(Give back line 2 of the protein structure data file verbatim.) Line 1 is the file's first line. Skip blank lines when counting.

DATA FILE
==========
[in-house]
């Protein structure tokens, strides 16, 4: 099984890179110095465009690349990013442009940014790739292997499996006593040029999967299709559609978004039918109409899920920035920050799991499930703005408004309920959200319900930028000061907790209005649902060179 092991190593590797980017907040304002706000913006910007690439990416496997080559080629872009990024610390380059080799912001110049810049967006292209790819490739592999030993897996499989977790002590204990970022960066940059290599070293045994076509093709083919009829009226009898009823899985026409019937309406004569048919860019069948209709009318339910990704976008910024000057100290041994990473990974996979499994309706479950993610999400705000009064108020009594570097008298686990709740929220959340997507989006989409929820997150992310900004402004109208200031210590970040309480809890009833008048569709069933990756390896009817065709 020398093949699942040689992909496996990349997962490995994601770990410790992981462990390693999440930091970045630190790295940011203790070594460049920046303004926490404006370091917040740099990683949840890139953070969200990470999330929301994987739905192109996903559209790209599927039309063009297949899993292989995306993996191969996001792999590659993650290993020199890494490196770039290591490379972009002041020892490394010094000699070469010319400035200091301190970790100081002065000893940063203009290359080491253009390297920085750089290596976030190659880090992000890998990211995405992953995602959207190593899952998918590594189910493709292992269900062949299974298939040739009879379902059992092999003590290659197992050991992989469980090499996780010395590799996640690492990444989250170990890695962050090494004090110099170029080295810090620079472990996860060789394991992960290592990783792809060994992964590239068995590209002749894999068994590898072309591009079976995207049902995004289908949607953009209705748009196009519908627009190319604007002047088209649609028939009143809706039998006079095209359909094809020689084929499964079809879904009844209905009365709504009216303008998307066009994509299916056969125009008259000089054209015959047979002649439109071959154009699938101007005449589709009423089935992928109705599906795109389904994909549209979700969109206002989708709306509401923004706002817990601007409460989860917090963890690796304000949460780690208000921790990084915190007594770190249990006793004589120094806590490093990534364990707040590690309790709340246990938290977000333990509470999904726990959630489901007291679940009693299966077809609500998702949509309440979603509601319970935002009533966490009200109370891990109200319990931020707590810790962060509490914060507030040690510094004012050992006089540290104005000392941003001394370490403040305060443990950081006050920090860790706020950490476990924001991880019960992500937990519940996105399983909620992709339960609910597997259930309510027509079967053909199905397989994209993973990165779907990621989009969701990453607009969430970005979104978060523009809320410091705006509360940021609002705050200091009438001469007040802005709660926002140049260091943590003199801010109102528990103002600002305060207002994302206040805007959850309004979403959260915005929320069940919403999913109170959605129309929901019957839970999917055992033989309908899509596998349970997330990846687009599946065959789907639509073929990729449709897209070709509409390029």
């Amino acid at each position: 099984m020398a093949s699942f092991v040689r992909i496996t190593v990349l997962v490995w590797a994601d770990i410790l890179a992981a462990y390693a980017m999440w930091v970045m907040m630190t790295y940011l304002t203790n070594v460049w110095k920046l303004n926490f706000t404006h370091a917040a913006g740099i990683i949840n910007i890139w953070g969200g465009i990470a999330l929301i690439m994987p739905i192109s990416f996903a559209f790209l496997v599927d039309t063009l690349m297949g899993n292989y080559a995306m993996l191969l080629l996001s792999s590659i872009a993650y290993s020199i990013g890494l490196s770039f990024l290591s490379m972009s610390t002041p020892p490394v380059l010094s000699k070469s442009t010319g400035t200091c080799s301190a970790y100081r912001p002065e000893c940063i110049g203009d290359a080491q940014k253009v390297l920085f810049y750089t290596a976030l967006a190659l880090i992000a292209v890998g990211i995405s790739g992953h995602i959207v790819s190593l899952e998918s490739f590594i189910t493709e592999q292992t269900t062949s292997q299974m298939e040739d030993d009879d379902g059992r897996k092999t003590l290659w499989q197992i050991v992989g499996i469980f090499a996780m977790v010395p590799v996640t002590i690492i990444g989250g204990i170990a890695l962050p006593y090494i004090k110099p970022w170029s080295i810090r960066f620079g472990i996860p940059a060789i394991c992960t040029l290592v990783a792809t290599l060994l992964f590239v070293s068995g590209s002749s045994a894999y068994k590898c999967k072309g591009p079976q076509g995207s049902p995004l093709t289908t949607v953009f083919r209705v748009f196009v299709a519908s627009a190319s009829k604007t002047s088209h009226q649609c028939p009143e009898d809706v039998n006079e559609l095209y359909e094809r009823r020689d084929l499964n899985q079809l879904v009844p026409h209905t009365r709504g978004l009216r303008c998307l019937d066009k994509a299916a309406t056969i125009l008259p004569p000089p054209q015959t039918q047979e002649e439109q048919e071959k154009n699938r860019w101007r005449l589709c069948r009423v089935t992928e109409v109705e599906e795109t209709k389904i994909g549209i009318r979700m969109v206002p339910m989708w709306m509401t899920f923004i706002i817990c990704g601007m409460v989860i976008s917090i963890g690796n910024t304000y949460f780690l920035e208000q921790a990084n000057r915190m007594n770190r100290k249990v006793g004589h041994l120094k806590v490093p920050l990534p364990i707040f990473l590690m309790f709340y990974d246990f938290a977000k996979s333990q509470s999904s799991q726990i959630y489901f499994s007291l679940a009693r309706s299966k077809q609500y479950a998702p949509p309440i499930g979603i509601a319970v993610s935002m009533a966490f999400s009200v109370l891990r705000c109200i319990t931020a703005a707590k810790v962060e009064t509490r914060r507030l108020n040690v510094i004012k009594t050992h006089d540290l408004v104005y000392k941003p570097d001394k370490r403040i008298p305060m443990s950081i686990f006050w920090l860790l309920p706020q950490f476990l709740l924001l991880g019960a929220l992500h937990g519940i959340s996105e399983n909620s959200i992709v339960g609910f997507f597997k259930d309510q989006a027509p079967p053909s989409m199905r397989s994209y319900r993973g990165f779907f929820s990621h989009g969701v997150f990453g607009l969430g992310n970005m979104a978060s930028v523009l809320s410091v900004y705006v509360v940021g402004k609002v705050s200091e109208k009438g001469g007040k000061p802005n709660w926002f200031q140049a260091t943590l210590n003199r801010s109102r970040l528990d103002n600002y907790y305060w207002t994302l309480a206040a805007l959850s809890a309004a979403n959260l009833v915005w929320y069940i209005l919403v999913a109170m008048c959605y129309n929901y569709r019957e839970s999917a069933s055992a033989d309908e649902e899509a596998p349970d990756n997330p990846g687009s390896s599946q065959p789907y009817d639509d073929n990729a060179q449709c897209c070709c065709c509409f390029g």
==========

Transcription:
């Protein structure tokens, strides 16, 4: 099984890179110095465009690349990013442009940014790739292997499996006593040029999967299709559609978004039918109409899920920035920050799991499930703005408004309920959200319900930028000061907790209005649902060179 092991190593590797980017907040304002706000913006910007690439990416496997080559080629872009990024610390380059080799912001110049810049967006292209790819490739592999030993897996499989977790002590204990970022960066940059290599070293045994076509093709083919009829009226009898009823899985026409019937309406004569048919860019069948209709009318339910990704976008910024000057100290041994990473990974996979499994309706479950993610999400705000009064108020009594570097008298686990709740929220959340997507989006989409929820997150992310900004402004109208200031210590970040309480809890009833008048569709069933990756390896009817065709 020398093949699942040689992909496996990349997962490995994601770990410790992981462990390693999440930091970045630190790295940011203790070594460049920046303004926490404006370091917040740099990683949840890139953070969200990470999330929301994987739905192109996903559209790209599927039309063009297949899993292989995306993996191969996001792999590659993650290993020199890494490196770039290591490379972009002041020892490394010094000699070469010319400035200091301190970790100081002065000893940063203009290359080491253009390297920085750089290596976030190659880090992000890998990211995405992953995602959207190593899952998918590594189910493709292992269900062949299974298939040739009879379902059992092999003590290659197992050991992989469980090499996780010395590799996640690492990444989250170990890695962050090494004090110099170029080295810090620079472990996860060789394991992960290592990783792809060994992964590239068995590209002749894999068994590898072309591009079976995207049902995004289908949607953009209705748009196009519908627009190319604007002047088209649609028939009143809706039998006079095209359909094809020689084929499964079809879904009844209905009365709504009216303008998307066009994509299916056969125009008259000089054209015959047979002649439109071959154009699938101007005449589709009423089935992928109705599906795109389904994909549209979700969109206002989708709306509401923004706002817990601007409460989860917090963890690796304000949460780690208000921790990084915190007594770190249990006793004589120094806590490093990534364990707040590690309790709340246990938290977000333990509470999904726990959630489901007291679940009693299966077809609500998702949509309440979603509601319970935002009533966490009200109370891990109200319990931020707590810790962060509490914060507030040690510094004012050992006089540290104005000392941003001394370490403040305060443990950081006050920090860790706020950490476990924001991880019960992500937990519940996105399983909620992709339960609910597997259930309510027509079967053909199905397989994209993973990165779907990621989009969701990453607009969430970005979104978060523009809320410091705006509360940021609002705050200091009438001469007040802005709660926002140049260091943590003199801010109102528990103002600002305060207002994302206040805007959850309004979403959260915005929320069940919403999913109170959605129309929901019957839970999917055992033989309908899509596998349970997330990846687009599946065959789907639509073929990729449709897209070709509409390029």